Lead researcher Andrew Whitehouse said he hoped the guidelines would be adopted nat­ionwide to standardise diagnostic methods and that one day they would become mandated.

Almost a third of autistic people have special abilities

Nance Haxton

Up to three times more people with autism have special talents or "savant" abilities than previously thought.

Researchers from Autism Spectrum Australia have found that identifying and nurturing that special talent at an early age is crucial in ultimately helping people with autism find a meaningful job later in life.

Changing employers' perceptions of autism from focussing on the deficits to the advantages of being on the spectrum is also key.

Open day features info on autism

The open day will provide insight into AEIOU's autism-specific program.

FAMILIES and carers are encouraged to attend an open day at AEIOU Bundaberg on Friday, September 29, to see first-hand how early intervention is changing the lives of children with autism.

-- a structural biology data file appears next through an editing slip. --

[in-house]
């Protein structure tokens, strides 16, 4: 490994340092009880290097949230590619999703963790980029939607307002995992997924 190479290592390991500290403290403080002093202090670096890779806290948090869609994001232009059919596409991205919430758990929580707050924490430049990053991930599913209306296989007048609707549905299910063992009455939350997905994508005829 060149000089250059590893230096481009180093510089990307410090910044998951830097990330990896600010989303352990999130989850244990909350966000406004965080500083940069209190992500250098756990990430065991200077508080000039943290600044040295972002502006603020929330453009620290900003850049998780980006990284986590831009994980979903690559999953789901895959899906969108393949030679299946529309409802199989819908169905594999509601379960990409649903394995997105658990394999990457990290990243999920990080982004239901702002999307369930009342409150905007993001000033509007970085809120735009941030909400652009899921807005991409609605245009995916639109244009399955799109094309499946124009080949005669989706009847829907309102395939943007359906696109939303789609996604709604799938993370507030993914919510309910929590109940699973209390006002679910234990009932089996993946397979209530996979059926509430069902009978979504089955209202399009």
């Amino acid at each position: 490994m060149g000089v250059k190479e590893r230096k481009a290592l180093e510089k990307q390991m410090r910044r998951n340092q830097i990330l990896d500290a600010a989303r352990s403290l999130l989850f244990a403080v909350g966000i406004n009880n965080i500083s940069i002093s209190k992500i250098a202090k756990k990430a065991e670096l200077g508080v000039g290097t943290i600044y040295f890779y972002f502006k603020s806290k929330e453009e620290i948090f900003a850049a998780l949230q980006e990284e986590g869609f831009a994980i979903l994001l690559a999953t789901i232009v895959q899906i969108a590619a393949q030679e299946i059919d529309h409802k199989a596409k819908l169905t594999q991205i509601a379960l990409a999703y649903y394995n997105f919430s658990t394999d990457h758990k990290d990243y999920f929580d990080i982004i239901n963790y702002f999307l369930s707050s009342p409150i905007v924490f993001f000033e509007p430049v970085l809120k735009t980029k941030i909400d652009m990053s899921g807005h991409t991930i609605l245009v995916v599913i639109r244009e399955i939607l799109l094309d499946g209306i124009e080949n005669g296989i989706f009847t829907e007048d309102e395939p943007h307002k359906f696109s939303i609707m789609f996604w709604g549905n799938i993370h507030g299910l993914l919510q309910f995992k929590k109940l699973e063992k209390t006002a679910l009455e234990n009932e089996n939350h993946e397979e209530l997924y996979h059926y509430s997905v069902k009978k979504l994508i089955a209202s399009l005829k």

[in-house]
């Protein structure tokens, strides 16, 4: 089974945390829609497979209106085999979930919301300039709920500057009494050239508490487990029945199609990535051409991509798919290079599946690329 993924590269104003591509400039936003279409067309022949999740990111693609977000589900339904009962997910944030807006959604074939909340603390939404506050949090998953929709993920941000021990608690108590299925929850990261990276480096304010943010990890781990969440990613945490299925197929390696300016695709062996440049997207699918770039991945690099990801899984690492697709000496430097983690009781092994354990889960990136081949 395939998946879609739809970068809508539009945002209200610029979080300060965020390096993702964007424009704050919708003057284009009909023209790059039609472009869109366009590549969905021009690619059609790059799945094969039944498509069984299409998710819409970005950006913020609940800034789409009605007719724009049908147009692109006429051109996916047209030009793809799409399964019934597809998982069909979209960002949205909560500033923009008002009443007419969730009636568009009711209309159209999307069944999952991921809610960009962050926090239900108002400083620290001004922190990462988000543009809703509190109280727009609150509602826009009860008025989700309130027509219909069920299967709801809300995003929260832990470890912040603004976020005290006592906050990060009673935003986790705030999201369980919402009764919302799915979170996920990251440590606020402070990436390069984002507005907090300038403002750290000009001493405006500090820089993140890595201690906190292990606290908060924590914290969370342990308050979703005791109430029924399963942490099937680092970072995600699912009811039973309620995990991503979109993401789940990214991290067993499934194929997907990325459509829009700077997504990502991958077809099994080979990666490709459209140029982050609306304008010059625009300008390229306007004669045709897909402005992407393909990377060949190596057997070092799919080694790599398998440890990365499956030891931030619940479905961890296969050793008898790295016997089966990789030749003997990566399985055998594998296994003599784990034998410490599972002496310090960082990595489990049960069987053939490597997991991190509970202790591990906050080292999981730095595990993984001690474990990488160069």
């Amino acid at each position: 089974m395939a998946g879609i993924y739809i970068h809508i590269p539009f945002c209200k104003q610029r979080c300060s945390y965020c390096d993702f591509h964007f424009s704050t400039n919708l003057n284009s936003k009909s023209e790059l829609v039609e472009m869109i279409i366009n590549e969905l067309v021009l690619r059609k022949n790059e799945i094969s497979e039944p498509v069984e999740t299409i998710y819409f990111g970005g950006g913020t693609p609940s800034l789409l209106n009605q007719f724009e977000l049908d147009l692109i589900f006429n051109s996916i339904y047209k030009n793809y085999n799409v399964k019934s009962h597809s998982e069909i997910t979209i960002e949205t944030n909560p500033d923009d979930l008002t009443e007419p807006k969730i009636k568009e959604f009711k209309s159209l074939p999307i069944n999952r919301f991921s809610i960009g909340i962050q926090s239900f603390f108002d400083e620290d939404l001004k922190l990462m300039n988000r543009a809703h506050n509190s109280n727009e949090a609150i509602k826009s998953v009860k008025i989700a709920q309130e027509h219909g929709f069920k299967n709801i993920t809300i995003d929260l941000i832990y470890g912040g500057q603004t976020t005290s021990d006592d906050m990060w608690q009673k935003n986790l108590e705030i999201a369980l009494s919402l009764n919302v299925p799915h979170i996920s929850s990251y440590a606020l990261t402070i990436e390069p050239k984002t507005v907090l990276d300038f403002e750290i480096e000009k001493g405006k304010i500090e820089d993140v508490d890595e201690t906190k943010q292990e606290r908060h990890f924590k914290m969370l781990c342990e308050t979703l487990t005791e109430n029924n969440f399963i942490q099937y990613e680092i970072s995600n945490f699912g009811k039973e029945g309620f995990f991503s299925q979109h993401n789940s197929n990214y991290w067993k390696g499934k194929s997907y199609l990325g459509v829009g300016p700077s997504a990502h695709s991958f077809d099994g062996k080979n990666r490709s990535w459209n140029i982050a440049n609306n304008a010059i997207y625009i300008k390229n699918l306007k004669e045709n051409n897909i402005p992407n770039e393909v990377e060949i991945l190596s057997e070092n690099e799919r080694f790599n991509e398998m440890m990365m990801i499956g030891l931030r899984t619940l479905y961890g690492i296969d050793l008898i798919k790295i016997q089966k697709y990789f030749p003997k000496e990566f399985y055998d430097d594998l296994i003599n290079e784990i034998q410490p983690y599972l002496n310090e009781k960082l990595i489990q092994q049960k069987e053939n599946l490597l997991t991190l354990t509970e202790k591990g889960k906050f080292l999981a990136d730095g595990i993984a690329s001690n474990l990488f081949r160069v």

The open day will provide insight into AEIOU's autism-specific program and is a prime opportunity to meet qualified staff, learn about evidence-based early intervention and ask questions.

Attendees are also invited to participate in a free introductory workshop on understanding challenging behaviours.

Insight into uni study for autistic

Dr Kimberley McMahon-Coeman and Dr Kim Draisma will host a lecture
on university study for students on the autism spectrum.

A free lecture discussing university for those on the autism spectrum is taking place next week.

The University of Wollongong Bega campus is hosting a presentation by Kimberley McMahon-Coeman and Kim Draisma, who both have extensive experience working with university students on the spectrum.